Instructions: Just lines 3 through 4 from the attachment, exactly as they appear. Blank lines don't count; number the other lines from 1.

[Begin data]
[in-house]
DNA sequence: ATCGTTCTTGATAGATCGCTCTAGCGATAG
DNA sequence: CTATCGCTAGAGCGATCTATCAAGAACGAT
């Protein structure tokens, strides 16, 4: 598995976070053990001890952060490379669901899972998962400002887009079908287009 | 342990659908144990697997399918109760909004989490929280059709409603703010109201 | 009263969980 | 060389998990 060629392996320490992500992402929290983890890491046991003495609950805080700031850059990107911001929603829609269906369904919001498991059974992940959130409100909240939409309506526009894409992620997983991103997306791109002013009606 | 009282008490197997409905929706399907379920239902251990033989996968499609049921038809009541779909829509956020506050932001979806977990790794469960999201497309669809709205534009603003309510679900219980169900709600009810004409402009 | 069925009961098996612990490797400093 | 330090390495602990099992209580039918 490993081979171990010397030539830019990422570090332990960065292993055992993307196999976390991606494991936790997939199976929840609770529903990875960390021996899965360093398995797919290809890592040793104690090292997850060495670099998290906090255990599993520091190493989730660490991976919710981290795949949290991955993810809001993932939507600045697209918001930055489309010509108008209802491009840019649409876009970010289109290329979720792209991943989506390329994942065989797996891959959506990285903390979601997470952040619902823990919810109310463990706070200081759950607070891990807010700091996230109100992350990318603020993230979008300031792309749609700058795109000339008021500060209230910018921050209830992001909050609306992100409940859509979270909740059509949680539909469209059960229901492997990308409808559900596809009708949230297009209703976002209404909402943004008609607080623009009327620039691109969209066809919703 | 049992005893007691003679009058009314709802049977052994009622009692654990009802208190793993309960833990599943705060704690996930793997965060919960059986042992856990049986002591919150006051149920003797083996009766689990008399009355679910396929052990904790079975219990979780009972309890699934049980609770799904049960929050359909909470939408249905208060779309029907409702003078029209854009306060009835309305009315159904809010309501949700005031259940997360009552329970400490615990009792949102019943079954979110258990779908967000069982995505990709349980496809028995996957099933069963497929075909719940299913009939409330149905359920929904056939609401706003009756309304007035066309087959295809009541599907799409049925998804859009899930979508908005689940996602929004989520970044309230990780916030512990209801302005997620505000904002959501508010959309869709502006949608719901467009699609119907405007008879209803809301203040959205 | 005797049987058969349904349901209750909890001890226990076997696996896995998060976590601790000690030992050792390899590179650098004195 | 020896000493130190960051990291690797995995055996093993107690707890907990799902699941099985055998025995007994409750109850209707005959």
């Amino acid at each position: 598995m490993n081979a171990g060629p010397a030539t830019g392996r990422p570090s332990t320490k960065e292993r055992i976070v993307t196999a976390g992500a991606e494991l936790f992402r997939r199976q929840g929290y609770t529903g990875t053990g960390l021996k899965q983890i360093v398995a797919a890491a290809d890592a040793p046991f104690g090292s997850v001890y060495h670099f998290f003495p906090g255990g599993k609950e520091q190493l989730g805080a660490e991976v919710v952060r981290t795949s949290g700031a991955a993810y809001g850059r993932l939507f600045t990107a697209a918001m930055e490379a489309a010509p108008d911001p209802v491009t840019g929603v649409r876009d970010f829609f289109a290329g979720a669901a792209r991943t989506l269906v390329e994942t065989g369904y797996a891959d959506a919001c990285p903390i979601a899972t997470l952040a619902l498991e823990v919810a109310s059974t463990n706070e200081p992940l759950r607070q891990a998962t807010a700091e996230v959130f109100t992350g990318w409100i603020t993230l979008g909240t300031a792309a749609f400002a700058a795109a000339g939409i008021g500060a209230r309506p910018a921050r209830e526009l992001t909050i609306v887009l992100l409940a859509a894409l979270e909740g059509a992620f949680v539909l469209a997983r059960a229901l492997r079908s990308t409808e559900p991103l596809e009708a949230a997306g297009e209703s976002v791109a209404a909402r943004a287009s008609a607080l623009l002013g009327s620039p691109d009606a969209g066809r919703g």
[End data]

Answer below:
DNA sequence: CTATCGCTAGAGCGATCTATCAAGAACGAT
């Protein structure tokens, strides 16, 4: 598995976070053990001890952060490379669901899972998962400002887009079908287009 | 342990659908144990697997399918109760909004989490929280059709409603703010109201 | 009263969980 | 060389998990 060629392996320490992500992402929290983890890491046991003495609950805080700031850059990107911001929603829609269906369904919001498991059974992940959130409100909240939409309506526009894409992620997983991103997306791109002013009606 | 009282008490197997409905929706399907379920239902251990033989996968499609049921038809009541779909829509956020506050932001979806977990790794469960999201497309669809709205534009603003309510679900219980169900709600009810004409402009 | 069925009961098996612990490797400093 | 330090390495602990099992209580039918 490993081979171990010397030539830019990422570090332990960065292993055992993307196999976390991606494991936790997939199976929840609770529903990875960390021996899965360093398995797919290809890592040793104690090292997850060495670099998290906090255990599993520091190493989730660490991976919710981290795949949290991955993810809001993932939507600045697209918001930055489309010509108008209802491009840019649409876009970010289109290329979720792209991943989506390329994942065989797996891959959506990285903390979601997470952040619902823990919810109310463990706070200081759950607070891990807010700091996230109100992350990318603020993230979008300031792309749609700058795109000339008021500060209230910018921050209830992001909050609306992100409940859509979270909740059509949680539909469209059960229901492997990308409808559900596809009708949230297009209703976002209404909402943004008609607080623009009327620039691109969209066809919703 | 049992005893007691003679009058009314709802049977052994009622009692654990009802208190793993309960833990599943705060704690996930793997965060919960059986042992856990049986002591919150006051149920003797083996009766689990008399009355679910396929052990904790079975219990979780009972309890699934049980609770799904049960929050359909909470939408249905208060779309029907409702003078029209854009306060009835309305009315159904809010309501949700005031259940997360009552329970400490615990009792949102019943079954979110258990779908967000069982995505990709349980496809028995996957099933069963497929075909719940299913009939409330149905359920929904056939609401706003009756309304007035066309087959295809009541599907799409049925998804859009899930979508908005689940996602929004989520970044309230990780916030512990209801302005997620505000904002959501508010959309869709502006949608719901467009699609119907405007008879209803809301203040959205 | 005797049987058969349904349901209750909890001890226990076997696996896995998060976590601790000690030992050792390899590179650098004195 | 020896000493130190960051990291690797995995055996093993107690707890907990799902699941099985055998025995007994409750109850209707005959």